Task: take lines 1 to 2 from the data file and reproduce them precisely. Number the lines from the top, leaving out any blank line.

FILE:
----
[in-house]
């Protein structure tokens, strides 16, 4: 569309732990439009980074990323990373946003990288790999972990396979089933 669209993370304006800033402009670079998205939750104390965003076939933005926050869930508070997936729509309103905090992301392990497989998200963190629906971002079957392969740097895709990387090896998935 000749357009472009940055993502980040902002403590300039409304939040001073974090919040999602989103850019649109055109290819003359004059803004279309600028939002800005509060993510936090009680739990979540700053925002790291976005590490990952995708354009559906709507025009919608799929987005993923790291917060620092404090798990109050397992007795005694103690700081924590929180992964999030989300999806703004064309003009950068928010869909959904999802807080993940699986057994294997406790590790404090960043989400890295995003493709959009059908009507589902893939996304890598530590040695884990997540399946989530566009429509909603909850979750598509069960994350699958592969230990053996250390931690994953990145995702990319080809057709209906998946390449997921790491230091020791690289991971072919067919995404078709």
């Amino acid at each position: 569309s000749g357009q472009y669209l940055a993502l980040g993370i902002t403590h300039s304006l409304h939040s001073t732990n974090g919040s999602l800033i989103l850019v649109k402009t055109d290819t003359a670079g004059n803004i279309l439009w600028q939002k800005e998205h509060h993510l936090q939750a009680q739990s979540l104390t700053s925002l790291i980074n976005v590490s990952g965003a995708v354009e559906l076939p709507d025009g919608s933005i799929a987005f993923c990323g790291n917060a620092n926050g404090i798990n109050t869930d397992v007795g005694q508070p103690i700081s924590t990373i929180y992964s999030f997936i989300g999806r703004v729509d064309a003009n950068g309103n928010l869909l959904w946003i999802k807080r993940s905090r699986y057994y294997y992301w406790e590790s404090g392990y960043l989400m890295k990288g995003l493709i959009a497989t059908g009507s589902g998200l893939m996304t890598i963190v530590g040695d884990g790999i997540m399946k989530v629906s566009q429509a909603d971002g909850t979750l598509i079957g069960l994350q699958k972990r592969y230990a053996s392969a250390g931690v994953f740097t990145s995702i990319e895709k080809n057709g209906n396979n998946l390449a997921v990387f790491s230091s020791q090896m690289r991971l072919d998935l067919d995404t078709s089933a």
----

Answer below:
[in-house]
């Protein structure tokens, strides 16, 4: 569309732990439009980074990323990373946003990288790999972990396979089933 669209993370304006800033402009670079998205939750104390965003076939933005926050869930508070997936729509309103905090992301392990497989998200963190629906971002079957392969740097895709990387090896998935 000749357009472009940055993502980040902002403590300039409304939040001073974090919040999602989103850019649109055109290819003359004059803004279309600028939002800005509060993510936090009680739990979540700053925002790291976005590490990952995708354009559906709507025009919608799929987005993923790291917060620092404090798990109050397992007795005694103690700081924590929180992964999030989300999806703004064309003009950068928010869909959904999802807080993940699986057994294997406790590790404090960043989400890295995003493709959009059908009507589902893939996304890598530590040695884990997540399946989530566009429509909603909850979750598509069960994350699958592969230990053996250390931690994953990145995702990319080809057709209906998946390449997921790491230091020791690289991971072919067919995404078709």